A reader asked if I would query photographer Ethan Hill about his recent shoot of Roger Ebert for Esquire. You can read the story on the Esquire website (here) and Roger’s reaction on his blog (here). I asked Ethan to describe the assignment, preparation and shoot:
It was a lucky set of circumstances that I was able to do this shoot at all. I had a slow year last year like just about everyone did and had embarked on what was for me a pretty aggressive promo campaign to try to generate some new work. I think it was the right combination of timing and subject matter of the images on the mailer that I was able to do this shoot.
The difference between the portrait of Roger and most of the other editorial stories I get to work on was the obvious level of sensitivity that was required to how Roger and his wife would feel about having cameras in their home. I had a long conversation with my editor about what Esquire was looking for in getting out of the portrait and also a long conversation with the writer. Chris [writer] had spent two days with Roger and was able to describe the layout of the house, what the rooms looked like that Roger spends most of his time in, what some of his daily work routine’s are….descriptions of things that would be possible picture ideas. It was obvious to me that Chris had a great amount of admiration and love for Roger, and had come away from meeting him a changed man himself. The best stories you get to work on do that to you. What was different about this shoot was that I got to have such an in depth conversation with the writer prior to the shoot, and the feeling of care and protection that he has for Roger, the desire that the shoot with a photographer he’s never worked with before go smoothly was palpable. I personally find that level of admiration for ones subjects infectious. I already loved Roger….I’d watched his program with Gene Siskel on TV when I was a kid….but both Chris’ and Michael’s [my editor] enthusiasm just made me want to do this better than usual.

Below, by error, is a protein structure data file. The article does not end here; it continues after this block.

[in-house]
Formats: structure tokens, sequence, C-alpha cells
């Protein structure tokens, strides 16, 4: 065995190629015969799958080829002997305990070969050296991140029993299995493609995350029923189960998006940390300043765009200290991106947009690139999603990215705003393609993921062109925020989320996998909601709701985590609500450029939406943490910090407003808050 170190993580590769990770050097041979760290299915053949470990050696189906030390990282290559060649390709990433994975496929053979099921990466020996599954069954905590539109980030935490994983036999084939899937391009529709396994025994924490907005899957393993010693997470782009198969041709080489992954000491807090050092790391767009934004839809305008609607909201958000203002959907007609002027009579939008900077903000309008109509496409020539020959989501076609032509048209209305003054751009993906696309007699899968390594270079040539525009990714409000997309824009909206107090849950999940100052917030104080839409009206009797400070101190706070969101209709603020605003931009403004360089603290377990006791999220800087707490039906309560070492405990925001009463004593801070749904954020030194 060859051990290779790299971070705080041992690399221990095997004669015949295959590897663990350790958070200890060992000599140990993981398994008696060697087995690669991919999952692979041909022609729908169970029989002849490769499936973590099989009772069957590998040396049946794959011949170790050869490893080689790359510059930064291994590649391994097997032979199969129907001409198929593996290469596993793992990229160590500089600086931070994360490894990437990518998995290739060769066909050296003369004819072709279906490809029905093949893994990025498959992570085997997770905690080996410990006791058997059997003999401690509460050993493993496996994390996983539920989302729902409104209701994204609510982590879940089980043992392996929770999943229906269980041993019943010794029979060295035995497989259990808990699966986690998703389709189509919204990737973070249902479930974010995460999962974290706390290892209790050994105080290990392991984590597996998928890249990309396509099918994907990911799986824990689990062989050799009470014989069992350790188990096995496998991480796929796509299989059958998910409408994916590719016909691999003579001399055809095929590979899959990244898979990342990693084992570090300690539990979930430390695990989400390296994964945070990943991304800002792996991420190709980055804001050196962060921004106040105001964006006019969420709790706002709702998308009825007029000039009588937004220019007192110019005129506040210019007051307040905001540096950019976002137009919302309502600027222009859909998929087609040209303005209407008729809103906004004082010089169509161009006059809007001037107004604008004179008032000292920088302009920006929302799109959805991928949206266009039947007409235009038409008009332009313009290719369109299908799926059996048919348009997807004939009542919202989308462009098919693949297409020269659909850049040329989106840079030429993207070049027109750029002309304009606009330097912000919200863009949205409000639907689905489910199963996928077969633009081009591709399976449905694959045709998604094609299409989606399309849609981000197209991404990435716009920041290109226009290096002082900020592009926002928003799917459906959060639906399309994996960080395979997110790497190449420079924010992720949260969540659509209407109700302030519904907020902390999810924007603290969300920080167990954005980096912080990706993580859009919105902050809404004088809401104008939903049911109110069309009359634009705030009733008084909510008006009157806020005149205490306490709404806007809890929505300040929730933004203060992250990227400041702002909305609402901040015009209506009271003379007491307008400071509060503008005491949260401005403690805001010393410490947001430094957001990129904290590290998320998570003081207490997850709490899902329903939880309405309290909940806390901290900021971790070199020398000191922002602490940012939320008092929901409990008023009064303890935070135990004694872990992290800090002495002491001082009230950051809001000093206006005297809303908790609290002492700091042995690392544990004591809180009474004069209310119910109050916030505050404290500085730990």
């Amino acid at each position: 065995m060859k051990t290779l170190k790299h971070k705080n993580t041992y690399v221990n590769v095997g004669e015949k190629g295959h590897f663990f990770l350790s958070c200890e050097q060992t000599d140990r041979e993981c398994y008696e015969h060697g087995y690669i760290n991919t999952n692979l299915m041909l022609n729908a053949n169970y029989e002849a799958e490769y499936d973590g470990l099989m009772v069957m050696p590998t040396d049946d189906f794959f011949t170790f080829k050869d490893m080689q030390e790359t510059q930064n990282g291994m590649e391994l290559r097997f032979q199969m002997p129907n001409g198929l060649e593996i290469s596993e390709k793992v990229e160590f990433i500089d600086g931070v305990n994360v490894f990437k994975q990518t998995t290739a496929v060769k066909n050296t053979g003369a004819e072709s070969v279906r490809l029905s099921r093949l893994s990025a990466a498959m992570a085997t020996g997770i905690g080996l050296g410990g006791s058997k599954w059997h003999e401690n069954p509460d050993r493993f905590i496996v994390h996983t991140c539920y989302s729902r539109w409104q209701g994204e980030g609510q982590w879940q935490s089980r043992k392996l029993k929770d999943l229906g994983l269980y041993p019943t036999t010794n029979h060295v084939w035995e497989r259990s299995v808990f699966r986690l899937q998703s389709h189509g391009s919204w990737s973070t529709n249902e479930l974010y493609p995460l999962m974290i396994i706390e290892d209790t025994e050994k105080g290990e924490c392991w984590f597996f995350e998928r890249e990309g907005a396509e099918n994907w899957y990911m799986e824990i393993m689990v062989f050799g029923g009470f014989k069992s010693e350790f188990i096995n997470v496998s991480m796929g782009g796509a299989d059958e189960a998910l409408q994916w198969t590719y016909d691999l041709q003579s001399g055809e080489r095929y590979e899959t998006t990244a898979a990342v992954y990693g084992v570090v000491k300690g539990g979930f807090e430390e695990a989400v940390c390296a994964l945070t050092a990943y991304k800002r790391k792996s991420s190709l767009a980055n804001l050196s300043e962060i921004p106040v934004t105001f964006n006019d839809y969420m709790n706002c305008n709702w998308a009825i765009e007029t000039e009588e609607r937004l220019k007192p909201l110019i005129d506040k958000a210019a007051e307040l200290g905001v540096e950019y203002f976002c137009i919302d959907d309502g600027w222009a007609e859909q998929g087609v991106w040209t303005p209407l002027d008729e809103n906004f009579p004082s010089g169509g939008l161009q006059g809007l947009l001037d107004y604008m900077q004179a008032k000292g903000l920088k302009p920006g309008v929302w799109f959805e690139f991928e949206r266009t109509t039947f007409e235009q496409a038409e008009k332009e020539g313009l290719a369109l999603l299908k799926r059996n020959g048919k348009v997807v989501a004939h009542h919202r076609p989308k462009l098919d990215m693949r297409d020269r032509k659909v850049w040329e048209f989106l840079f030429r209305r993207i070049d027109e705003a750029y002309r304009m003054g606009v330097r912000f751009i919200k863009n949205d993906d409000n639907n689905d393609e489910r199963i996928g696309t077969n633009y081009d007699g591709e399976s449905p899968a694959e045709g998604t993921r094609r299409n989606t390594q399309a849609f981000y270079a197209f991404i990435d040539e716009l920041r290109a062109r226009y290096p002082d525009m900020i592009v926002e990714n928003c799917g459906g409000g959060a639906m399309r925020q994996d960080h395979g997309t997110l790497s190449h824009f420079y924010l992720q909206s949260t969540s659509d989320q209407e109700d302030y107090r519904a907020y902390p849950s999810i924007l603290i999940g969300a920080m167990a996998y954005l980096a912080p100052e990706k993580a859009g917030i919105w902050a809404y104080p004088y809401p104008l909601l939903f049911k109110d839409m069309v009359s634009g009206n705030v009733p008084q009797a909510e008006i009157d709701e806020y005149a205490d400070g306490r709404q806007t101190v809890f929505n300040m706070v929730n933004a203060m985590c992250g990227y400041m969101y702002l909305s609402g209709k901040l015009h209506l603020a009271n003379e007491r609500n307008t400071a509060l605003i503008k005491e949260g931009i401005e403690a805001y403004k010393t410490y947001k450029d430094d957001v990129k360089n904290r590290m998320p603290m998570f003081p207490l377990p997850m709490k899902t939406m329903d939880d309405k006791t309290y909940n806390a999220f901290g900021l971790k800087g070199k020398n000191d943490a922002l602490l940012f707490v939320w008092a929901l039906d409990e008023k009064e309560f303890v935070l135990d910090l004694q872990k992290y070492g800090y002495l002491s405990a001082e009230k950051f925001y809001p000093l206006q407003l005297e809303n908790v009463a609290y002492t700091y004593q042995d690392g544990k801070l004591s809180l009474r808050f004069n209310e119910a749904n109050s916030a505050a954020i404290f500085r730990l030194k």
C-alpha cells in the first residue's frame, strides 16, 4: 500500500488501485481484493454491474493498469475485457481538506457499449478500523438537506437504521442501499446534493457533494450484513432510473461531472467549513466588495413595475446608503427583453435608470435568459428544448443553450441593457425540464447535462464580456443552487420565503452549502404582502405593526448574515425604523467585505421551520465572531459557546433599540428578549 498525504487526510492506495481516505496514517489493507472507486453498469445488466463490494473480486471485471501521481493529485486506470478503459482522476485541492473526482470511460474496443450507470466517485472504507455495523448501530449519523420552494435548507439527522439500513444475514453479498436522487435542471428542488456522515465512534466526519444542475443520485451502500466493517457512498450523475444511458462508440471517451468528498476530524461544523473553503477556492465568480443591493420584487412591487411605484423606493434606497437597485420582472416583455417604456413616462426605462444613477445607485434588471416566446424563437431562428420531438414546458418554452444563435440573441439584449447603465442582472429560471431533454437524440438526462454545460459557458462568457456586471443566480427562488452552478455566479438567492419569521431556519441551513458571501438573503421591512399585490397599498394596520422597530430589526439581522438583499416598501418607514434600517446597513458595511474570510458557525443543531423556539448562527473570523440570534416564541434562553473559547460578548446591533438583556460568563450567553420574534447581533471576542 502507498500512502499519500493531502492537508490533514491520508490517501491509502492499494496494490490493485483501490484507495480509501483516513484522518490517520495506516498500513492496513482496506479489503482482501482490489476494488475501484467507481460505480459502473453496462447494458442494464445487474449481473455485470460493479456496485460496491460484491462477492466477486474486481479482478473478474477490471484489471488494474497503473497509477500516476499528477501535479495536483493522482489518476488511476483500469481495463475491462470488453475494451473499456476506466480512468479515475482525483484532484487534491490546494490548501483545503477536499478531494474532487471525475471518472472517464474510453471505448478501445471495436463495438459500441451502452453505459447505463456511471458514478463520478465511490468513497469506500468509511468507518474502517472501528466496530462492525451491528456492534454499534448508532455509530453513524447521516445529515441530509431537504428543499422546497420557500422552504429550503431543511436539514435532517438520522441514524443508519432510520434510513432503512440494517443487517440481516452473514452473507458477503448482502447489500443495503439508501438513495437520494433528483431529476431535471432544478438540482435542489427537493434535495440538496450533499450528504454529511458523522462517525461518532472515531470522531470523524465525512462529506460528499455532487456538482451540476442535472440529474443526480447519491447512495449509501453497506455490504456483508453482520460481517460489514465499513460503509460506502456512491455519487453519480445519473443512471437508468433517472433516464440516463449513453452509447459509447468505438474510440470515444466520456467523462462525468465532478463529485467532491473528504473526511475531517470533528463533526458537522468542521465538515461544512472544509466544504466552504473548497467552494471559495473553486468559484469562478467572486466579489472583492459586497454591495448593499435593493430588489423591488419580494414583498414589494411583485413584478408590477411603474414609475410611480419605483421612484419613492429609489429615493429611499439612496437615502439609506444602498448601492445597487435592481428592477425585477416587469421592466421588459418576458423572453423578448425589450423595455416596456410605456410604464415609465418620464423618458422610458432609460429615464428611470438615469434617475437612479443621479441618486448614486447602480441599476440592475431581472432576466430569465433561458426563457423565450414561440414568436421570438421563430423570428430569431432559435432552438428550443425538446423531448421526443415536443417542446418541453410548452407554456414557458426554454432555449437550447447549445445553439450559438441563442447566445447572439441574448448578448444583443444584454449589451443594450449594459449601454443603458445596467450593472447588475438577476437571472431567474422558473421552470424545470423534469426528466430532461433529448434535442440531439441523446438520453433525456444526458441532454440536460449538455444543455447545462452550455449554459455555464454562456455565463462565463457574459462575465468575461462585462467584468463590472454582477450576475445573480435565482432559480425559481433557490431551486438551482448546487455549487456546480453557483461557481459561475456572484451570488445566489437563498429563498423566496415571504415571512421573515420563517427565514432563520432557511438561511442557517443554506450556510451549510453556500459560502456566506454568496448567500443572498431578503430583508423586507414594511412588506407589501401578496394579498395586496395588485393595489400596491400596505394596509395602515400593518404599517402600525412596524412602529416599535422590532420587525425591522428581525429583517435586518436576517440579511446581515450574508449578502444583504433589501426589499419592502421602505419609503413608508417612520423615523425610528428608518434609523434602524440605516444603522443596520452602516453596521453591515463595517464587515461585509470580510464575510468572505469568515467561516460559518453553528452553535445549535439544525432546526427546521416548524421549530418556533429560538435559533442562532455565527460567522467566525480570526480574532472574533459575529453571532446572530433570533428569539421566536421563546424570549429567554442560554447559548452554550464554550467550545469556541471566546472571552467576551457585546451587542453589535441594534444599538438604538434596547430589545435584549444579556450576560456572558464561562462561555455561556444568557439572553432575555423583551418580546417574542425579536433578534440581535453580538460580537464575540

As far as just the nuts and bolts go…a date was set with the editor. After having the conversation with Chris I had a list of specific things to look at [for example, the library, the office, the living room, etc.] when I arrived at the house. I had a brief conversation with Roger’s wife on the phone about a week before the shoot was going to happen just to address any concerns that she might have. The shoot itself was done like any other shoot I’d do. I’ll look around and put a list together that I approve with the person I’m photographing. I find the list a helpful thing to do because it serves as a map for the day everyone involved knows EXACTLY how the shoot will go. I set up a shot with my assistant standing in place, and then I’ll go and get the person who is the subject of the piece to step in front of the camera. I’m slow on the set up but fast when I actually shoot, so I find it helpful on a day where there are many set ups [I think we did 5 with Roger] to try to leave people be as much as possible so that they can get their own work done while I set up the next shot. It allows you to stay and shoot longer and not have your subjects get irritated with you.
The pictures are only as good as the elusive dance of a subjects willingness to give something intimate and meaningful of themselves, and a photographers ability to recognize that at that very moment a gift is being given to them. Roger is undoubtedly a very generous person. It’s strange to me to think about being in Chicago in December, and drinking coffee with Roger and his wife, and the snow that had started early that morning that would make us miss the flight back home that we were meant to be on that same nite. This one in particular just felt like a personal shoot, something I was working on in collaboration with Roger, Chris, and Michael. Then the story runs and it takes on a life of it’s own….Rogers fans get to hear from him again and people have opinions and it becomes much bigger than that quiet snowy afternoon. I just feel really lucky that I got to be a part of this.